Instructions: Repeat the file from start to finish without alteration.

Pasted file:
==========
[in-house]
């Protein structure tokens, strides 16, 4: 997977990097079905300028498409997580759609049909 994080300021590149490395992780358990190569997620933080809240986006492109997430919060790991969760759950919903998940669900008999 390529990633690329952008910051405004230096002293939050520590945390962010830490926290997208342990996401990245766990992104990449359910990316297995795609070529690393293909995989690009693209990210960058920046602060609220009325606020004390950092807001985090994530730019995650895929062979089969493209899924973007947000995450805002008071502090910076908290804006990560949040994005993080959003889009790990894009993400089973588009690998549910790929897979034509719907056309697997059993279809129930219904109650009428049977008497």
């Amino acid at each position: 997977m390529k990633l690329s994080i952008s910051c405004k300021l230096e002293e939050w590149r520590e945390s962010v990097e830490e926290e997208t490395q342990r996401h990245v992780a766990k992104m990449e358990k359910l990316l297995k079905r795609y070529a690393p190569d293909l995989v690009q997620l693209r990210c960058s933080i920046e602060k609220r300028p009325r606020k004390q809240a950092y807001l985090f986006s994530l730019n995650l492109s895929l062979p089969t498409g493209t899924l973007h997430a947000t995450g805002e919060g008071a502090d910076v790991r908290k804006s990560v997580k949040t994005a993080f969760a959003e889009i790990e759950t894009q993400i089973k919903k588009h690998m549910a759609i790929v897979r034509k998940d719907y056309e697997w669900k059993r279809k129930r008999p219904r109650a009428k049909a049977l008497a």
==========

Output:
[in-house]
């Protein structure tokens, strides 16, 4: 997977990097079905300028498409997580759609049909 994080300021590149490395992780358990190569997620933080809240986006492109997430919060790991969760759950919903998940669900008999 390529990633690329952008910051405004230096002293939050520590945390962010830490926290997208342990996401990245766990992104990449359910990316297995795609070529690393293909995989690009693209990210960058920046602060609220009325606020004390950092807001985090994530730019995650895929062979089969493209899924973007947000995450805002008071502090910076908290804006990560949040994005993080959003889009790990894009993400089973588009690998549910790929897979034509719907056309697997059993279809129930219904109650009428049977008497």
């Amino acid at each position: 997977m390529k990633l690329s994080i952008s910051c405004k300021l230096e002293e939050w590149r520590e945390s962010v990097e830490e926290e997208t490395q342990r996401h990245v992780a766990k992104m990449e358990k359910l990316l297995k079905r795609y070529a690393p190569d293909l995989v690009q997620l693209r990210c960058s933080i920046e602060k609220r300028p009325r606020k004390q809240a950092y807001l985090f986006s994530l730019n995650l492109s895929l062979p089969t498409g493209t899924l973007h997430a947000t995450g805002e919060g008071a502090d910076v790991r908290k804006s990560v997580k949040t994005a993080f969760a959003e889009i790990e759950t894009q993400i089973k919903k588009h690998m549910a759609i790929v897979r034509k998940d719907y056309e697997w669900k059993r279809k129930r008999p219904r109650a009428k049909a049977l008497a």